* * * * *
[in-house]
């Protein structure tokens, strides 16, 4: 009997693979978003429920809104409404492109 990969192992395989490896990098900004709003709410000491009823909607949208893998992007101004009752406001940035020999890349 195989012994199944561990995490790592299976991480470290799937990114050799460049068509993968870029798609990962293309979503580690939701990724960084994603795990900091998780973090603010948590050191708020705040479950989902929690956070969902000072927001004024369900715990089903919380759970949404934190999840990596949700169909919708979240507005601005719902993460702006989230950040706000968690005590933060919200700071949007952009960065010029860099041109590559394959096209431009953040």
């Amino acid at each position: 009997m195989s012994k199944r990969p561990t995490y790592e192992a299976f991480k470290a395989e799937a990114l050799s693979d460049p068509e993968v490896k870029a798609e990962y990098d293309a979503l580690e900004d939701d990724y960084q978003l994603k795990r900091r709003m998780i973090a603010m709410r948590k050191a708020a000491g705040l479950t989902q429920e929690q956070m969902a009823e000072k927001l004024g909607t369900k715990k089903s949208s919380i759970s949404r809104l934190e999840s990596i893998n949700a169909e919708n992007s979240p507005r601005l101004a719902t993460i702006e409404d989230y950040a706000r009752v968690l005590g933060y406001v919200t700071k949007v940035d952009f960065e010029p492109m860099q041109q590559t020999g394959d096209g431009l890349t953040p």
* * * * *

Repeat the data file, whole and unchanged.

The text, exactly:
[in-house]
């Protein structure tokens, strides 16, 4: 009997693979978003429920809104409404492109 990969192992395989490896990098900004709003709410000491009823909607949208893998992007101004009752406001940035020999890349 195989012994199944561990995490790592299976991480470290799937990114050799460049068509993968870029798609990962293309979503580690939701990724960084994603795990900091998780973090603010948590050191708020705040479950989902929690956070969902000072927001004024369900715990089903919380759970949404934190999840990596949700169909919708979240507005601005719902993460702006989230950040706000968690005590933060919200700071949007952009960065010029860099041109590559394959096209431009953040």
């Amino acid at each position: 009997m195989s012994k199944r990969p561990t995490y790592e192992a299976f991480k470290a395989e799937a990114l050799s693979d460049p068509e993968v490896k870029a798609e990962y990098d293309a979503l580690e900004d939701d990724y960084q978003l994603k795990r900091r709003m998780i973090a603010m709410r948590k050191a708020a000491g705040l479950t989902q429920e929690q956070m969902a009823e000072k927001l004024g909607t369900k715990k089903s949208s919380i759970s949404r809104l934190e999840s990596i893998n949700a169909e919708n992007s979240p507005r601005l101004a719902t993460i702006e409404d989230y950040a706000r009752v968690l005590g933060y406001v919200t700071k949007v940035d952009f960065e010029p492109m860099q041109q590559t020999g394959d096209g431009l890349t953040p």